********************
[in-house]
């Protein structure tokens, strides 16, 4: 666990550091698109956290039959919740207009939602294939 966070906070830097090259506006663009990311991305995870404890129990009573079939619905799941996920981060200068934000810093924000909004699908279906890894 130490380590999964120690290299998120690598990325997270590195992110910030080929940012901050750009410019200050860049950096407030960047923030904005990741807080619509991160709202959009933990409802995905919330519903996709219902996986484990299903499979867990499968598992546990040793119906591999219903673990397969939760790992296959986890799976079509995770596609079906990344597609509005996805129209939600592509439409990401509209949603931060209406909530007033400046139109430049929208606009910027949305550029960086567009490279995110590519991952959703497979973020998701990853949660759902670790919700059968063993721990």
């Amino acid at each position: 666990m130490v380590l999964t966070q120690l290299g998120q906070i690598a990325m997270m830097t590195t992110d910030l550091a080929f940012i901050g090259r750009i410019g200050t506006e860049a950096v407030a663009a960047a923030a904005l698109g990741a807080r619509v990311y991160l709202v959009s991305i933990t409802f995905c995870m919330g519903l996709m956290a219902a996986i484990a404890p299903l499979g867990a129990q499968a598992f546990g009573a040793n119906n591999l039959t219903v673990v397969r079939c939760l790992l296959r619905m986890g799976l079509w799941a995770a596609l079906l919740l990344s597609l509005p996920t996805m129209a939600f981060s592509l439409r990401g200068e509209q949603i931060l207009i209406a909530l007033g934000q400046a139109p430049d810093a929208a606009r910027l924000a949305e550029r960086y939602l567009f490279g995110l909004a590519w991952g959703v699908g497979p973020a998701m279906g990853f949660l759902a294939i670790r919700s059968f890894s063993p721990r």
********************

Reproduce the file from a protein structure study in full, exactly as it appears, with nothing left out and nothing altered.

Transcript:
[in-house]
């Protein structure tokens, strides 16, 4: 666990550091698109956290039959919740207009939602294939 966070906070830097090259506006663009990311991305995870404890129990009573079939619905799941996920981060200068934000810093924000909004699908279906890894 130490380590999964120690290299998120690598990325997270590195992110910030080929940012901050750009410019200050860049950096407030960047923030904005990741807080619509991160709202959009933990409802995905919330519903996709219902996986484990299903499979867990499968598992546990040793119906591999219903673990397969939760790992296959986890799976079509995770596609079906990344597609509005996805129209939600592509439409990401509209949603931060209406909530007033400046139109430049929208606009910027949305550029960086567009490279995110590519991952959703497979973020998701990853949660759902670790919700059968063993721990």
């Amino acid at each position: 666990m130490v380590l999964t966070q120690l290299g998120q906070i690598a990325m997270m830097t590195t992110d910030l550091a080929f940012i901050g090259r750009i410019g200050t506006e860049a950096v407030a663009a960047a923030a904005l698109g990741a807080r619509v990311y991160l709202v959009s991305i933990t409802f995905c995870m919330g519903l996709m956290a219902a996986i484990a404890p299903l499979g867990a129990q499968a598992f546990g009573a040793n119906n591999l039959t219903v673990v397969r079939c939760l790992l296959r619905m986890g799976l079509w799941a995770a596609l079906l919740l990344s597609l509005p996920t996805m129209a939600f981060s592509l439409r990401g200068e509209q949603i931060l207009i209406a909530l007033g934000q400046a139109p430049d810093a929208a606009r910027l924000a949305e550029r960086y939602l567009f490279g995110l909004a590519w991952g959703v699908g497979p973020a998701m279906g990853f949660l759902a294939i670790r919700s059968f890894s063993p721990r």